Fortunately, we’re already seeing signs that the military leadership understands this. The rest of us ought to start doing so as well. As I try to emphasize, this is either a disaster in the making or an incredible opportunity. I am an optimist on that score.

We’re sending hundreds of billions of our dollars to Saudi Arabia, Russia, Venezuela, and many other nations each year—dollars we no doubt could find good use for here in the United States. We do so in part because our oil peaked in production about 40 years ago. (Even Prudhoe Bay in Alaska, our largest oil field, is now at about one-fifth of its peak production.) We are still finding oil, as the there’s-more-than-enough-oil optimists like to point out in their snarky criticisms of peak oil proponents. We’re just not finding enough, and that hasn’t changed for decades. We’re using more and finding less, and third-grade arithmetic will tell you that that is not a good outcome.

For all the talk of  the “massive” amounts of oil offshore and in Alaska and the “obvious” need for us to just “drill, baby, drill”, we’re several decades away from full production in those regions, and the amounts anticipated will wind up meeting far less than even 5% of our needs. None of it will come cheaply. Drilling in the Arctic is a wee bit more challenging than punching a hole in the ground in Texas, and one does not require an engineering degree to understand that. The “drill, baby, drill” crowd never gets around to spelling any of that out for us. Magical thinking is nice, as is a denial of pesky truths, but on the planet we occupy, it’s a fairly useless exercise.

Data from the Energy Information Agency as of 2007 indicates that our “proven” reserves of conventional oil are about 21 billion barrels. That’s about a 3 year supply for us. More bad math.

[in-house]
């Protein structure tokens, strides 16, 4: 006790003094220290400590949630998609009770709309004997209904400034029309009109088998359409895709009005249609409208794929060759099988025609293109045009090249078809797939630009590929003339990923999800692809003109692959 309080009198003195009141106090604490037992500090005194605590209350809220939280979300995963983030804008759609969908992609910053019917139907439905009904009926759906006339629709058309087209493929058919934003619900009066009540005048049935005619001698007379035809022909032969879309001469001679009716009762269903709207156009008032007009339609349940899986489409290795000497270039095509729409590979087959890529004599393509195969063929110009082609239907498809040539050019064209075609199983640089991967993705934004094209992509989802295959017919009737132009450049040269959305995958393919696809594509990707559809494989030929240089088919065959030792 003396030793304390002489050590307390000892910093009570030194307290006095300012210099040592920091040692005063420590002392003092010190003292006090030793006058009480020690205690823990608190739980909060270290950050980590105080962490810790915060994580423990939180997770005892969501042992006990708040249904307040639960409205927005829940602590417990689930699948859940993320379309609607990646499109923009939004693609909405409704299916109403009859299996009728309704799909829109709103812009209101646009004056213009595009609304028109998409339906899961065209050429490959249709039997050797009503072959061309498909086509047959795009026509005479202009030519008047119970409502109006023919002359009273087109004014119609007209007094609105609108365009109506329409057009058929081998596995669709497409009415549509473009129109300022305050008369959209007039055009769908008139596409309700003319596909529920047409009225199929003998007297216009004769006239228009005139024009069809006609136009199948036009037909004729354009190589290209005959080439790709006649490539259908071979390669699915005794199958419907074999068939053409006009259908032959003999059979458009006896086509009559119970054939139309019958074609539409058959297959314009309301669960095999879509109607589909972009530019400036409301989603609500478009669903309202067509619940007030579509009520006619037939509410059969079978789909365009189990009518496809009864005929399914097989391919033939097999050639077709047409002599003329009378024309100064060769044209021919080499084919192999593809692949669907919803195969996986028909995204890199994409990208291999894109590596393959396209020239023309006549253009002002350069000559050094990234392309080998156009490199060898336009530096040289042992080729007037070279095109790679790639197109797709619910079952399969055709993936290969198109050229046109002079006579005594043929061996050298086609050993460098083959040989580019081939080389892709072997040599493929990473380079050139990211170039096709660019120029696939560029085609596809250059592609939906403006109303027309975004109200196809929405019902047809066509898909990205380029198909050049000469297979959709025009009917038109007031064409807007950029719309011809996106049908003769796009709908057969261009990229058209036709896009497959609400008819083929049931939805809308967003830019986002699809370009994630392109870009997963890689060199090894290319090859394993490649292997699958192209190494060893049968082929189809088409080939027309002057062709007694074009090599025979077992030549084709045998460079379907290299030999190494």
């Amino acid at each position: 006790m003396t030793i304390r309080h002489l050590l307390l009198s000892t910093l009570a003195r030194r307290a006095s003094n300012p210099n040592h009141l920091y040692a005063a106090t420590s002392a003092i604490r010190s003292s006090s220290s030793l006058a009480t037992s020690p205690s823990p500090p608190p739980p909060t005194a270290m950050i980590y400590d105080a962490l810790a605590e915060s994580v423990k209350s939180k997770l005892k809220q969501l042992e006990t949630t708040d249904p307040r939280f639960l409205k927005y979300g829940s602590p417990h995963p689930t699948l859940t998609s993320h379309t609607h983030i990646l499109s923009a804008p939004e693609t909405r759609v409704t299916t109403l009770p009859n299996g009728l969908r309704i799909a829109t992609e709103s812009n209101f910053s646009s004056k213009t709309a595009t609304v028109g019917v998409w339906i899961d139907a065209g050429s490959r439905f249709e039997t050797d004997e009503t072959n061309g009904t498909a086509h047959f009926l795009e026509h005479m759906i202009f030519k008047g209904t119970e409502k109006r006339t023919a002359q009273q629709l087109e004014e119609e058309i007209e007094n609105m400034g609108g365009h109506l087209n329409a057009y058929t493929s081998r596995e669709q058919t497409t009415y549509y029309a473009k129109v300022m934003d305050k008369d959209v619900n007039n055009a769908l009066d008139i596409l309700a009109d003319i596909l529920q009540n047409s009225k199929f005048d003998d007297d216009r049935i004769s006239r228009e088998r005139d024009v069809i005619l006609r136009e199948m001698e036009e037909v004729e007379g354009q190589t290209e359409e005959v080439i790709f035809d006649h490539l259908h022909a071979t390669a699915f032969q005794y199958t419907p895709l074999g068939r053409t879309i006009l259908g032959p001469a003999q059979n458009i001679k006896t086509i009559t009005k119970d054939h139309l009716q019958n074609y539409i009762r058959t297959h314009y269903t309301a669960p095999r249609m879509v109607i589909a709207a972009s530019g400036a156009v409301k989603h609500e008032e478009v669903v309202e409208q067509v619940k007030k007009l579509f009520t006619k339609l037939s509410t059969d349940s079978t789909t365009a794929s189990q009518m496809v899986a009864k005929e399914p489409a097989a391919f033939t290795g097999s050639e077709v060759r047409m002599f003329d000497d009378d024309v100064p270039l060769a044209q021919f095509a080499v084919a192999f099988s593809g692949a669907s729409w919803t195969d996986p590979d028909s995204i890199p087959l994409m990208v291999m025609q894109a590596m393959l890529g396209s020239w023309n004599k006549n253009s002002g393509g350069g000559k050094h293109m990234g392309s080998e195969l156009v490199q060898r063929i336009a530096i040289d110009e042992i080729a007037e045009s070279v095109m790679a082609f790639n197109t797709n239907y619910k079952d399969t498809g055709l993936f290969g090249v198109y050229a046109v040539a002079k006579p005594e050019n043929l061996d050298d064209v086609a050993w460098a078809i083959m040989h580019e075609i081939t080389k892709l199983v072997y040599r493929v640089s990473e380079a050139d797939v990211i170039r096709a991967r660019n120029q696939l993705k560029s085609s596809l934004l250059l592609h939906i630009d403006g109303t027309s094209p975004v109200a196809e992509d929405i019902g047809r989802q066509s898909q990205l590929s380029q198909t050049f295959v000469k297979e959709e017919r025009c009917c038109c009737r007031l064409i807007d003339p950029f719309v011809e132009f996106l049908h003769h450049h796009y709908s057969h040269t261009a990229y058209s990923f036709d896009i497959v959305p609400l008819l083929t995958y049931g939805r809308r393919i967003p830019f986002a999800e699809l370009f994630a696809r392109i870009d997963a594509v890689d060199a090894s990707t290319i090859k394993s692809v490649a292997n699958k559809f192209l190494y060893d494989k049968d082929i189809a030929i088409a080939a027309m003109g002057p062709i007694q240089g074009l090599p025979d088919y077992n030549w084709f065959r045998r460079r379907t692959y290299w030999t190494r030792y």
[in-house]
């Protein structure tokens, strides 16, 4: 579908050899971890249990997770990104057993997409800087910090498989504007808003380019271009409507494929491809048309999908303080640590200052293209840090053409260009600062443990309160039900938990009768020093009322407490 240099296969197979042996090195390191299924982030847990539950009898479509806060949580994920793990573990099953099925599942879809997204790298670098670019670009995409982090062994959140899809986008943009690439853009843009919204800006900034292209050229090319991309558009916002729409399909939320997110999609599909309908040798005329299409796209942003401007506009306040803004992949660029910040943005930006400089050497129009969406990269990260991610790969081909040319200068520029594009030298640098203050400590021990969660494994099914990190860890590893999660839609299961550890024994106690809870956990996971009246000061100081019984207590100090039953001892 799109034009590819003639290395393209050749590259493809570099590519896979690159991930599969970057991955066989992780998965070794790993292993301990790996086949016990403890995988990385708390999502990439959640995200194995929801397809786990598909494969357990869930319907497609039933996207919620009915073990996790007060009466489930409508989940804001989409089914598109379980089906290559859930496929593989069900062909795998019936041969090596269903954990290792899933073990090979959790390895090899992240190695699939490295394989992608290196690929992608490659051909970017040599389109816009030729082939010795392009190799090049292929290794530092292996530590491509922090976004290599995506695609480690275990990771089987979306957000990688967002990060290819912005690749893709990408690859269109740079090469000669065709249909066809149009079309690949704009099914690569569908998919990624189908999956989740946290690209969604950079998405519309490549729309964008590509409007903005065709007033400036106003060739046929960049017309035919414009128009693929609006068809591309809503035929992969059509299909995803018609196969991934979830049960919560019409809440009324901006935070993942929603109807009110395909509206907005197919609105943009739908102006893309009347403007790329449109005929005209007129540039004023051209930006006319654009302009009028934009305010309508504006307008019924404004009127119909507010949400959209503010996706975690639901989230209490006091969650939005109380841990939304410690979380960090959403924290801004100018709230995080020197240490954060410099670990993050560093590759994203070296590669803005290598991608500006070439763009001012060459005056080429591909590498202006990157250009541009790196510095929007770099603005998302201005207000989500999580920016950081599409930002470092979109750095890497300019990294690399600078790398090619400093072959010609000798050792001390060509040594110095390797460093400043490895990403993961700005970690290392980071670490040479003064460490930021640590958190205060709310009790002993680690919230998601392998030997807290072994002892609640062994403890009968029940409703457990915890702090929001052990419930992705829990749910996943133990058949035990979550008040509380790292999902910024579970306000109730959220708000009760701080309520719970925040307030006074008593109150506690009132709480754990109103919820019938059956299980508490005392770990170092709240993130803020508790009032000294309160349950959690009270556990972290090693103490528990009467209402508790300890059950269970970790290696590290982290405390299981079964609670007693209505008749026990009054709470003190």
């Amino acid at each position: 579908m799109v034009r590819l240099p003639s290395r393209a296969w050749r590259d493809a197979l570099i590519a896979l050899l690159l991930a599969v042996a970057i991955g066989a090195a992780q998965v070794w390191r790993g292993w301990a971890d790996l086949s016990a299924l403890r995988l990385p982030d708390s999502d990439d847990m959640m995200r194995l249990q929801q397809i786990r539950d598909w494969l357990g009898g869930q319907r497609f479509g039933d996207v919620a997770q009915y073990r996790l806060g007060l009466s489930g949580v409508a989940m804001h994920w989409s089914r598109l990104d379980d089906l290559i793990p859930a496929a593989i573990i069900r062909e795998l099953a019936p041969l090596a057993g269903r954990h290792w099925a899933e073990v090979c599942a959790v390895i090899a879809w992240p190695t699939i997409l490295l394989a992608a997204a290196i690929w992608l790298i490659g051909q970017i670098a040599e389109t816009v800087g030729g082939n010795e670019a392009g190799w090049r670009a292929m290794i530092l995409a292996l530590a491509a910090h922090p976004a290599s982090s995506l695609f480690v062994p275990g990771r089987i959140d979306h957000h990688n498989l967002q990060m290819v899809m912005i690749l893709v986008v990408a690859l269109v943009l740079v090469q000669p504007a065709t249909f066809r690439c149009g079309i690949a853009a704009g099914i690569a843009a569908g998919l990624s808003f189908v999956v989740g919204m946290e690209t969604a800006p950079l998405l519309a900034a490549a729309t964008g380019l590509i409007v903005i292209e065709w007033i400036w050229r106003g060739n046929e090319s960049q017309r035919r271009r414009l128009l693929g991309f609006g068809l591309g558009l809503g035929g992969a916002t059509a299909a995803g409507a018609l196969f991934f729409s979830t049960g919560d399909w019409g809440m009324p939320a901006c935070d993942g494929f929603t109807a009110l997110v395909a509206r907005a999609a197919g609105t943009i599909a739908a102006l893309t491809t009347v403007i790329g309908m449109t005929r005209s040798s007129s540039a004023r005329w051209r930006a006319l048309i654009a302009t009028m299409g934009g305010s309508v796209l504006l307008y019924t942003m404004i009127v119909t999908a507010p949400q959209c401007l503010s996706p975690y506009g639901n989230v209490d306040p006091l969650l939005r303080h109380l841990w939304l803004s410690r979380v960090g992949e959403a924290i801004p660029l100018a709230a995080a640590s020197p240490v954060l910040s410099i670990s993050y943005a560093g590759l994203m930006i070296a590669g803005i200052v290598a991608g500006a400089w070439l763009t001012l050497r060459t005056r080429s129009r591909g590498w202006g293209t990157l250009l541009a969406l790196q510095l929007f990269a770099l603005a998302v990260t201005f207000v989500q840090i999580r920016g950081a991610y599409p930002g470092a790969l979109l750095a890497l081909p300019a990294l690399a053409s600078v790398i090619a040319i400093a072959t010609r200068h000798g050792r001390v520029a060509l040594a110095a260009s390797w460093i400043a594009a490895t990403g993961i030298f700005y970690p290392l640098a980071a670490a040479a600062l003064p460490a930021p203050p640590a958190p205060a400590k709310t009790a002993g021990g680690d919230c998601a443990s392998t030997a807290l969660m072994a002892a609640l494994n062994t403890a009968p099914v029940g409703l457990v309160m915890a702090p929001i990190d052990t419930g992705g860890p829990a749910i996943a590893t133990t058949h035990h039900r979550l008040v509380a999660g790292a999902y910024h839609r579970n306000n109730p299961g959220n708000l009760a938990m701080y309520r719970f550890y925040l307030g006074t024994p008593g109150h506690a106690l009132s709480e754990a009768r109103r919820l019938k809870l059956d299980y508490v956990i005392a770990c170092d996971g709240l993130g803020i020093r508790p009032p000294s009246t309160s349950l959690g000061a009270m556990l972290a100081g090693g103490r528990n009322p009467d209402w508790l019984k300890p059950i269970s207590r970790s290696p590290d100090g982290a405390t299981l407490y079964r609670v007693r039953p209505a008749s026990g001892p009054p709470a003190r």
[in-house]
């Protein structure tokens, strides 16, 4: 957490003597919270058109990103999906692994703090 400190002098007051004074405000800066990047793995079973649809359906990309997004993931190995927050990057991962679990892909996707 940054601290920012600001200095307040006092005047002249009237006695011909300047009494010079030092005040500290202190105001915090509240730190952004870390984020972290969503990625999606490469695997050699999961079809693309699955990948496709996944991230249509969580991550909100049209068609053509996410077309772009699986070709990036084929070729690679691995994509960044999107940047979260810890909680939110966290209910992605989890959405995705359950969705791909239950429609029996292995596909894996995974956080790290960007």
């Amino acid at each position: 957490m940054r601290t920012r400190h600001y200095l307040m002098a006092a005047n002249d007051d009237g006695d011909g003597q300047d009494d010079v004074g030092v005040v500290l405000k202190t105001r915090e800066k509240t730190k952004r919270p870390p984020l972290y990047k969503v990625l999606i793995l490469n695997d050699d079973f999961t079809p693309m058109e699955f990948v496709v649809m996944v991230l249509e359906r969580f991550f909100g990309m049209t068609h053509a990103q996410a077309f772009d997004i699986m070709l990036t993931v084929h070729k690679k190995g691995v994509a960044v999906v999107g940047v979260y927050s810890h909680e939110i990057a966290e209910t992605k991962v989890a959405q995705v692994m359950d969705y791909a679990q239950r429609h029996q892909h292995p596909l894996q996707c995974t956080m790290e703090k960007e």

One-third of those reserves are “light sweet crude,” which is considered the easy, good stuff. The rest is the not-so-easy and not-so-good stuff … the kind of oil that isn’t produced or refined very efficiently, or inexpensively. Few of our refineries can convert that heavy crude oil into gasoline. None of this is good news.


There just aren’t any more places on this planet where we can find bottomless pools of oil flowing freely, easily, and inexpensively. That’s certainly true here in the U.S. We’re tapped out. It’s starting to take a lot more effort, many more years, and a lot more money to find and produce what was once so readily available. We’re paying for that, too. Even more bad math.

Cantarell in Mexico has long been considered of the supergiant oil fields on the planet. As recently as 2004 it was producing about 2.5 million barrels a day of oil, and about half of that was shipped here. Production has fallen off a cliff since then, and in 2 – 3 years, it’s expected that production will have declined by close to 80%. Aside from the enormous financial, political, and social problems that will create for our neighbor south of the border (Cantarell was the major source of income to the Mexican government), this also poses a dilemma for us. Where and how do we make up that shortfall?

None of these statistics are especially pleasant to consider. Potential bad news rarely is. But if we understand our situation, if we understand our needs, if we understand that we must individually and collectively begin making better choices and devoting our incredible talents to creating and implementing new means of energy production while revising and improving how we use energy, the bumps in the road we’re destined to confront might be a bit smoother. And in these times, that may not be such a bad option.

Next: More Considerations About American Oil Consumption